Sunday, October 09, 2011


The sessions judge at Dharmapuri on September 29, 2011, convicted as many as 215 public servants for a set of crimes that included rape. Among them were high ranking police and forest officers and also those from the revenue administration. The conviction, coming as it did at the end of a legal process that began in 1995, is indeed historic. It is one of the few instances where all those accused of having participated in a brutal attack on innocent people were convicted. Of the 269 personnel accused in the case, 54 had died and thus escaped punishment. In other words, the Central Bureau of Investigation (CBI) that began probing into the acts of atrocities committed through the night on June 20, 1992, did its job to establish the charge. Sessions Judge S. Kumaraguru could not have glossed over the material evidence.

Seventeen public servants (including five forest officers, two police inspectors, six sub-inspectors and two tehshildars) were found guilty of rape among other acts of illegal violence against the hapless malayali tribes in Vachati. In the scheme of things, as ordained in our penal code and the Code of Criminal Procedure, the sessions judge could have inflicted a more severe punishment than the 10 years Rigourous Imprisonment that has been handed over to 17 of the accused. Some of them are in fact, vested with the duty to investigate such crimes and ensure that the guilty are punished. This, after all, is the role of the police. And it is hence possible and even desirable that the higher judiciary, where the convicts are most likely to appeal, enhances the punishment. Section 376(2) of the Indian Penal Code, after all, specifically deals with rape by a police officer and provides for imprisonment for life. The code lays down imprisonment for not less than 10 years; and for life as punishment.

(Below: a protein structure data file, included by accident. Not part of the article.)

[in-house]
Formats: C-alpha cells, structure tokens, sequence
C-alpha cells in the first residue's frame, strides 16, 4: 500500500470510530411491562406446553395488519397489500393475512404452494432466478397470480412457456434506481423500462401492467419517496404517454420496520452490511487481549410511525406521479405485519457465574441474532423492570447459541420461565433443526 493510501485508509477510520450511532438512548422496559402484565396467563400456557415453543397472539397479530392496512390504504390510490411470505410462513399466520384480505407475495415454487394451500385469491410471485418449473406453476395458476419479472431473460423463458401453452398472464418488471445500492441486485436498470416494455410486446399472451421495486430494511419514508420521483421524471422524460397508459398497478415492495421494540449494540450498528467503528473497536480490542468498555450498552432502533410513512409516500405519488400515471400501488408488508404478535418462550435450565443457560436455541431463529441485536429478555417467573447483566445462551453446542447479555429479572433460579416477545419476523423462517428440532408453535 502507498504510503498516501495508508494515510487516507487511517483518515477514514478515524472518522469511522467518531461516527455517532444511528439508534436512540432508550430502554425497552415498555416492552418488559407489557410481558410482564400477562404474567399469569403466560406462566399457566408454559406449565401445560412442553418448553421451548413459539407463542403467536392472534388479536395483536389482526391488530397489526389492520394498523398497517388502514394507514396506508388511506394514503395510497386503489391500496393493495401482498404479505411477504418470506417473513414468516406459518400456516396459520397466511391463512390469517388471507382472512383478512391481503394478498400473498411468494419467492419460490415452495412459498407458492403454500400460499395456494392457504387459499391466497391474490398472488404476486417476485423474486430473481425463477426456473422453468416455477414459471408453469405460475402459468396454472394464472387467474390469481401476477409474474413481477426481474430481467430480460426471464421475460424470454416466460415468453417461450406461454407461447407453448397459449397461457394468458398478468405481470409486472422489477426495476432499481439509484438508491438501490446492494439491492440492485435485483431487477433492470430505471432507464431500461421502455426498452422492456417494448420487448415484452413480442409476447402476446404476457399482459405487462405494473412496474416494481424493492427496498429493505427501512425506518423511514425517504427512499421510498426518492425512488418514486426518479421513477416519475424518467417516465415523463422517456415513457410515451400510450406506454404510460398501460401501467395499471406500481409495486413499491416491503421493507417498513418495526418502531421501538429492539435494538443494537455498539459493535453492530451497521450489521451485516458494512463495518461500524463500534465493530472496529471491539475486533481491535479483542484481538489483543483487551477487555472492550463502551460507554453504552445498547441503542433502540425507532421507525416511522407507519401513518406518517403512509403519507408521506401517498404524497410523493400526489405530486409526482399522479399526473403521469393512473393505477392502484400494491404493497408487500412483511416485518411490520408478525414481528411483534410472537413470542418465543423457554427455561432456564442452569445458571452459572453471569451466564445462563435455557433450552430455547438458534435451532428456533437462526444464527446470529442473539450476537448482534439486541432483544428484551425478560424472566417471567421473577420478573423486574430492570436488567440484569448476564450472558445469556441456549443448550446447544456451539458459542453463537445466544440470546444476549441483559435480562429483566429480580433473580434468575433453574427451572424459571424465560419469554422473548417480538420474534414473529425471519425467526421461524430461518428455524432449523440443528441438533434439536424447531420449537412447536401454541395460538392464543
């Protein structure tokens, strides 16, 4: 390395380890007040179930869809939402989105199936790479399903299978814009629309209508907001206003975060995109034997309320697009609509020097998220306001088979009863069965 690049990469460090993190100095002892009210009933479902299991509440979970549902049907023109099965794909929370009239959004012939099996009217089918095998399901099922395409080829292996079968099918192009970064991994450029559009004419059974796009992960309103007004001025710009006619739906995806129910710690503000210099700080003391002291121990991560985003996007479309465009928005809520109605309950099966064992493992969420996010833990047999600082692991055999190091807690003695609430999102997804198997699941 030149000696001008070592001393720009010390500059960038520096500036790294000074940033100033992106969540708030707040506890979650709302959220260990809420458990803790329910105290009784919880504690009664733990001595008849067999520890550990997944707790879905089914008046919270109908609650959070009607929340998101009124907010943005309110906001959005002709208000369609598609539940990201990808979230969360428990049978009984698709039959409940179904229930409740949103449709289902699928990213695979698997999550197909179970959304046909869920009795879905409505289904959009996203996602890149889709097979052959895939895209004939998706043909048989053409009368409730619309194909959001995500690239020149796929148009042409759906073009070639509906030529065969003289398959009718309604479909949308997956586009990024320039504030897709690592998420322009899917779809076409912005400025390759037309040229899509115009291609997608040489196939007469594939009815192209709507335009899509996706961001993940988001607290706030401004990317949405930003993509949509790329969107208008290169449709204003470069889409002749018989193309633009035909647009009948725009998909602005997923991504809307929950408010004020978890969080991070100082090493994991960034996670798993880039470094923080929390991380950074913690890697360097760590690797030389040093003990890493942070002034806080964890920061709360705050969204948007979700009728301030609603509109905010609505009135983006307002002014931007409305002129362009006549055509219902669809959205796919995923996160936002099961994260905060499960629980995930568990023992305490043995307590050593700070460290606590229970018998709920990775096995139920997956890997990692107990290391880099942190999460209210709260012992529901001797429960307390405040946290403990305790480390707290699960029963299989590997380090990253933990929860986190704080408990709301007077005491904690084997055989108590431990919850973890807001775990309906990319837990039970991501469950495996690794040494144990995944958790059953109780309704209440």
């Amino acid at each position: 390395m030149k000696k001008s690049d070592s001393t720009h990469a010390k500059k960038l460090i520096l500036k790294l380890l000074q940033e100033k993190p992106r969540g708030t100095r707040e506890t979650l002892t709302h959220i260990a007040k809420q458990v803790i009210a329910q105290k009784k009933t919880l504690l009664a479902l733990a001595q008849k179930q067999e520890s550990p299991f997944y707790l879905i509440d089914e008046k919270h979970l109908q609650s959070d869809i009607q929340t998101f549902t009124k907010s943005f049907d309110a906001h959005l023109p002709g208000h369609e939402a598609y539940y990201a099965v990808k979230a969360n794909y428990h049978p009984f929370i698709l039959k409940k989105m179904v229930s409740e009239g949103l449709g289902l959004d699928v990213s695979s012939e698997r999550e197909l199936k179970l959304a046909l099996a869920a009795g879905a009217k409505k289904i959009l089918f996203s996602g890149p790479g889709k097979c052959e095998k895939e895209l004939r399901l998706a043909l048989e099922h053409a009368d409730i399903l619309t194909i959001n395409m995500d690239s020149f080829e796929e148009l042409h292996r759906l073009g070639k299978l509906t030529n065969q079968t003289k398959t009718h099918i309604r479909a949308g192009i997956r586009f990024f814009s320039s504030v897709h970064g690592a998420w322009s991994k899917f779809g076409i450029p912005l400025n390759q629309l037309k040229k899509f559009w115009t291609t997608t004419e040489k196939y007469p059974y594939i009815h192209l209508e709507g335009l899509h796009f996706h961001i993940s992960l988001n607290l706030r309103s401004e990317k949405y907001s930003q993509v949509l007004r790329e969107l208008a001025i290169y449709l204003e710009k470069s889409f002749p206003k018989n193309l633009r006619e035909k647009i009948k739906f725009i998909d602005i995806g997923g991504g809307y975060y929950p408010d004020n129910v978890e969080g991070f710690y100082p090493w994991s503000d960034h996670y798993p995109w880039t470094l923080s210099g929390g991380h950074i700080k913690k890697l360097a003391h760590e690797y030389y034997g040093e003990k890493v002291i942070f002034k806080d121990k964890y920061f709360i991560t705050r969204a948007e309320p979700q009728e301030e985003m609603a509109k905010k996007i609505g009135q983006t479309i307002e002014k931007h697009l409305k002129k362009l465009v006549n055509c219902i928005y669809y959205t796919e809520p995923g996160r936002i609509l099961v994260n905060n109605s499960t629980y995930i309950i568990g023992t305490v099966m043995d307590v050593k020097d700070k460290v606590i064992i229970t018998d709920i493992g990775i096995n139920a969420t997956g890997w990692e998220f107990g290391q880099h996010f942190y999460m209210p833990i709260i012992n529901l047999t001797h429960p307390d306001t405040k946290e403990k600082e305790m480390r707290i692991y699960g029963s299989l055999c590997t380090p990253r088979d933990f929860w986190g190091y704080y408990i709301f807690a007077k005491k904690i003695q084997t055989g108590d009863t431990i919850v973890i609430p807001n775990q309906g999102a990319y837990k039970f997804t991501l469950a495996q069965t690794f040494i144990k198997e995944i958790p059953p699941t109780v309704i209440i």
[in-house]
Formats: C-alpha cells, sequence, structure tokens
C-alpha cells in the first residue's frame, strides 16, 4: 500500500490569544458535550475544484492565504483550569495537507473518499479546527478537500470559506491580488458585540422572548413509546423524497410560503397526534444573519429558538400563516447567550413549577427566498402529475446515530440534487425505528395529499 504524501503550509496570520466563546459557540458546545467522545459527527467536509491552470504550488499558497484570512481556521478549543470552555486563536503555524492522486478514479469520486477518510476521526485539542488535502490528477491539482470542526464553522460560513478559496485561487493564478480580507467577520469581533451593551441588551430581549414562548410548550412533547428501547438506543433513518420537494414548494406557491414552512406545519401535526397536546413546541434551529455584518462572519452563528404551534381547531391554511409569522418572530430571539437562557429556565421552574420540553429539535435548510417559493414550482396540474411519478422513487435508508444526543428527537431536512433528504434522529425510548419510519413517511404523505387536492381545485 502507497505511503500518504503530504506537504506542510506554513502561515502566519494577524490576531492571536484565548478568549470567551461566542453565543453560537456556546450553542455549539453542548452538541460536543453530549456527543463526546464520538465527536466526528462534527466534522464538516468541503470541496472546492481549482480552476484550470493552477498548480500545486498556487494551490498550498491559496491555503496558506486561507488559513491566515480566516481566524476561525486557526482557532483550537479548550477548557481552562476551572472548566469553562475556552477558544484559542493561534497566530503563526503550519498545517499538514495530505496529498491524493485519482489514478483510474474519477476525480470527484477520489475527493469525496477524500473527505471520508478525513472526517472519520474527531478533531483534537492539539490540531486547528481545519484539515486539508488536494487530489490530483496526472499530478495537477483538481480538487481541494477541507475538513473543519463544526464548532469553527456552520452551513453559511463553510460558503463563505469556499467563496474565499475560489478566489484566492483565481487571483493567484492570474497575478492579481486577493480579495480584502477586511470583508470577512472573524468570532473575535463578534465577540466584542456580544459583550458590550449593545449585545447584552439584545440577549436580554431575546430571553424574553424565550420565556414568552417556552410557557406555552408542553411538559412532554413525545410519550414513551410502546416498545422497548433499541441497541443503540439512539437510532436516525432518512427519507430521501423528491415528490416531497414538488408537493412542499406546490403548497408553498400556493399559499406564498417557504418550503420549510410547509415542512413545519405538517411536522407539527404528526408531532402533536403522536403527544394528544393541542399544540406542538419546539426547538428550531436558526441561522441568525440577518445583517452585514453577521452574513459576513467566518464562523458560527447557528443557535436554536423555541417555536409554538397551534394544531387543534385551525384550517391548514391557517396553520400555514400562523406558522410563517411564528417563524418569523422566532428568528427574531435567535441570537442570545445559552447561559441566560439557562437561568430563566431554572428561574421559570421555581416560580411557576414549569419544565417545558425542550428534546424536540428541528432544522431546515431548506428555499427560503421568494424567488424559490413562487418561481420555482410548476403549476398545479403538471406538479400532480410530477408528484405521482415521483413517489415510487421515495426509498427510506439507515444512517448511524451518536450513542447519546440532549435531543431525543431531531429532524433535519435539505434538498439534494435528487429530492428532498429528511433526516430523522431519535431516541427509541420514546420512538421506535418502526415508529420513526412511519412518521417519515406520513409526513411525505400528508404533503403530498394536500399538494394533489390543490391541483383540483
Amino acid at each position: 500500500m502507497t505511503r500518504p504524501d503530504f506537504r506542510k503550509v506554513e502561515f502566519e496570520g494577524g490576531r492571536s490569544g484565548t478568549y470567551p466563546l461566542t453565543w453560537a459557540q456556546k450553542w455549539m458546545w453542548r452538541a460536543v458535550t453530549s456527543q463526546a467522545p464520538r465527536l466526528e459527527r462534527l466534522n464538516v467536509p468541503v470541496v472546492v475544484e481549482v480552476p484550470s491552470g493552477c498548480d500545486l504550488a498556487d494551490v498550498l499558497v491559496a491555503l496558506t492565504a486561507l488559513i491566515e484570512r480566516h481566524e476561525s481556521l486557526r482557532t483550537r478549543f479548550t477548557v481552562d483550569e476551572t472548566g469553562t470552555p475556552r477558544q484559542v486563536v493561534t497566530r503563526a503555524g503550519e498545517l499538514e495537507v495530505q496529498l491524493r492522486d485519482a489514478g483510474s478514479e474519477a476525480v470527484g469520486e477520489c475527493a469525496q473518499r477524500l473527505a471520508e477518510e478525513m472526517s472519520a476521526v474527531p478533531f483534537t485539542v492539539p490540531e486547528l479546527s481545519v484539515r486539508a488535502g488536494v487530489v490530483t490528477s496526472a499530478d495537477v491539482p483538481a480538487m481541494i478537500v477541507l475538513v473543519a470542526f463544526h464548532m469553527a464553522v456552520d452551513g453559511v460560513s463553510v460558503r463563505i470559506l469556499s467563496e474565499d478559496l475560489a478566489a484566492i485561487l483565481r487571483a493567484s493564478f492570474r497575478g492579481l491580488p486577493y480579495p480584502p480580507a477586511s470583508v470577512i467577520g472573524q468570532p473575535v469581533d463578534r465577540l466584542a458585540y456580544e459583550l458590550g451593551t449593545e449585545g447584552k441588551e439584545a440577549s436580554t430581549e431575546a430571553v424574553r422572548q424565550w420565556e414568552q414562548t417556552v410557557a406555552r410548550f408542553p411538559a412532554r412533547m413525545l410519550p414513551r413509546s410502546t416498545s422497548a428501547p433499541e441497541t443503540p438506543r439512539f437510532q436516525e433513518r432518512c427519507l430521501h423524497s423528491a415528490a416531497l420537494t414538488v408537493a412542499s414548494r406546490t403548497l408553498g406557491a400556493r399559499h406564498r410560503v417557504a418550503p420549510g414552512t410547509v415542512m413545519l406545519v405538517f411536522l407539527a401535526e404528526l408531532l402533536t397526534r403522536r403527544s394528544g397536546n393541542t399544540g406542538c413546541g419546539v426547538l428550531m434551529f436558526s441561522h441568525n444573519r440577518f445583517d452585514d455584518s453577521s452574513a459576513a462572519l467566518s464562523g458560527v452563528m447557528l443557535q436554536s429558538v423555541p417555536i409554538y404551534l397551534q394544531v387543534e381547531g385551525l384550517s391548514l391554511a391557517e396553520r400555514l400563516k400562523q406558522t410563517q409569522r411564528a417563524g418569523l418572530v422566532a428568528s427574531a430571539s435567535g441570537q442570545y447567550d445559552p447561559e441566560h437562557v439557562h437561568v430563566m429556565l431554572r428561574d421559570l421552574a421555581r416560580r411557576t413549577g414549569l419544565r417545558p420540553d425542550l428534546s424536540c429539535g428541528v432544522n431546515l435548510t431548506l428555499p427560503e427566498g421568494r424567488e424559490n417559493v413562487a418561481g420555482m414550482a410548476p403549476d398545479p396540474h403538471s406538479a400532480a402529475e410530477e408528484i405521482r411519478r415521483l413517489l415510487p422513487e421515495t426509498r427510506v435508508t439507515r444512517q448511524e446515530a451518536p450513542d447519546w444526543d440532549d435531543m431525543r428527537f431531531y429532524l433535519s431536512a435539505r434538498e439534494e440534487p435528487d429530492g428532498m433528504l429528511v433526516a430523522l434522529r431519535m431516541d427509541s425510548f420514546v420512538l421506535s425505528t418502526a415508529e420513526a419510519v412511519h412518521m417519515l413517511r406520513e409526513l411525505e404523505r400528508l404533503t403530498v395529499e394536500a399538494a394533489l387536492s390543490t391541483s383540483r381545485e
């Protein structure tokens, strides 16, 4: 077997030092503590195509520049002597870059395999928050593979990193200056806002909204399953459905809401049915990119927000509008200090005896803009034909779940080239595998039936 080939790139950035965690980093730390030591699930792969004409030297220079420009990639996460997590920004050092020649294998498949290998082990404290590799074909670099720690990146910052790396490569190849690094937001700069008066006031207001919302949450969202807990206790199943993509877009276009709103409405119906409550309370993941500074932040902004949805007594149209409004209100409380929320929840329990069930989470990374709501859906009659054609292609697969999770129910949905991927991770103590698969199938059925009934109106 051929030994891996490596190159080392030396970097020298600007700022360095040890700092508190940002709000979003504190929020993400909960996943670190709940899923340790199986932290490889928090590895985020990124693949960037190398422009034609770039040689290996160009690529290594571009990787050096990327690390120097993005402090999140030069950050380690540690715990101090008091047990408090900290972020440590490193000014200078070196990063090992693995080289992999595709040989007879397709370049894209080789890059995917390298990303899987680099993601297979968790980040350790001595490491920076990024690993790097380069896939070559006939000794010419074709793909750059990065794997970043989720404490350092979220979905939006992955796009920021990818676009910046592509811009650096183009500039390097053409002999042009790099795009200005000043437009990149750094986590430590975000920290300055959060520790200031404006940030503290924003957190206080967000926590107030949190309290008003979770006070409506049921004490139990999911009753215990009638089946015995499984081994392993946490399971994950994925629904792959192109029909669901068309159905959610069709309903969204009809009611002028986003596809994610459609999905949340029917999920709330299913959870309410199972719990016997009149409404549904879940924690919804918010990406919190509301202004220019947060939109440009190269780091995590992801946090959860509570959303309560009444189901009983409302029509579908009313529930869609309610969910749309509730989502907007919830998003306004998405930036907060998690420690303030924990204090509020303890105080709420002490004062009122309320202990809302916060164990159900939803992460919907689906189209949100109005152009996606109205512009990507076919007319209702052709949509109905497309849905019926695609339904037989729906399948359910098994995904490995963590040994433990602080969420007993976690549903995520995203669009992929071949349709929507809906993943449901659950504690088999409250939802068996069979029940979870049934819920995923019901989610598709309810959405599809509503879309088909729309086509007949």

A brief recall of the sequence of events on June 20, 1992 will be in order to see the judgment in perspective. It all began with a routine `raid’ by a band of 45 forest department officials in Vachati, a village with only 160 families in the foothills of the Sitheri range located in Tamil Nadu and not too far from Karnataka. The raid was routine because Vachati, like many such villages, happened to be a hub for stacking sandalwood smuggled out of the forests. The fact is that the hapless tribals of Vachati too were engaged, by big time operators, in the sandalwood trade and apart from cutting the wood and carrying the logs from the forest, they were also engaged in stacking them in their lands before the precious wood was transported to the towns and elsewhere. It is also a fact that like in all those instances of a tribal-smuggler nexus, the malayali tribes in Vachati too earned only a pittance.

All those 160 families depended on the public distribution system for their food requirements and lived in small tenements with tiled roof and thatches. None of them had the money to send their children to the private residential schools like some others in the illegal business of sandalwood business do. In other words, they were also forced into the illegal trade by the bent and the beautiful but denied of the wealth. The point is that the adivasis are not known for trading in sandalwood; if that were so, the forests in the region would not have had so many of them even in 1992. The raiding party, according to reports, had found 55 tonnes of sandalwood, buried under the sands in Vachati, on June 20, 1992. This was in addition to larger stocks being seized by the officers while they were smuggled out in the few months prior to the raid in Vachati. The plain and simple fact is that kingpin in the sandalwood smuggling business in this region involved someone there in the political domain who was neither a tribal nor poor. K.A.Sengottian, the then minister for forests was indeed in the know of things. He was the AIADMK’s strongman in the Salem district then. Incidentally, he remains the party’s strongman in the region even now and Minister for Agriculture.